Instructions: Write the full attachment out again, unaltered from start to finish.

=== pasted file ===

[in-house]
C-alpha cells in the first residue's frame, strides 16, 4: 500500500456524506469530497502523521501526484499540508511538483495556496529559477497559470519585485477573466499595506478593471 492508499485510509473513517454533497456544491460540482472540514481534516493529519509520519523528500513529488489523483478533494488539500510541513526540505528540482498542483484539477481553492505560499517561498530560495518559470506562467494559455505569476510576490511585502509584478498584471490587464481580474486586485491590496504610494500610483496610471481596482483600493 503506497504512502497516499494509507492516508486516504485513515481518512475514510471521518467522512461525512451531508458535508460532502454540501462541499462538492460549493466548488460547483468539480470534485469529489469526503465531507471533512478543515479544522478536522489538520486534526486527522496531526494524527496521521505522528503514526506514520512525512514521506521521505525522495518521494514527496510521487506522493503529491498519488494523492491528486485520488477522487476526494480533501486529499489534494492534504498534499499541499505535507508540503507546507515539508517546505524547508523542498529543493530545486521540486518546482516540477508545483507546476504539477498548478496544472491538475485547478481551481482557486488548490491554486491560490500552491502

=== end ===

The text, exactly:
[in-house]
C-alpha cells in the first residue's frame, strides 16, 4: 500500500456524506469530497502523521501526484499540508511538483495556496529559477497559470519585485477573466499595506478593471 492508499485510509473513517454533497456544491460540482472540514481534516493529519509520519523528500513529488489523483478533494488539500510541513526540505528540482498542483484539477481553492505560499517561498530560495518559470506562467494559455505569476510576490511585502509584478498584471490587464481580474486586485491590496504610494500610483496610471481596482483600493 503506497504512502497516499494509507492516508486516504485513515481518512475514510471521518467522512461525512451531508458535508460532502454540501462541499462538492460549493466548488460547483468539480470534485469529489469526503465531507471533512478543515479544522478536522489538520486534526486527522496531526494524527496521521505522528503514526506514520512525512514521506521521505525522495518521494514527496510521487506522493503529491498519488494523492491528486485520488477522487476526494480533501486529499489534494492534504498534499499541499505535507508540503507546507515539508517546505524547508523542498529543493530545486521540486518546482516540477508545483507546476504539477498548478496544472491538475485547478481551481482557486488548490491554486491560490500552491502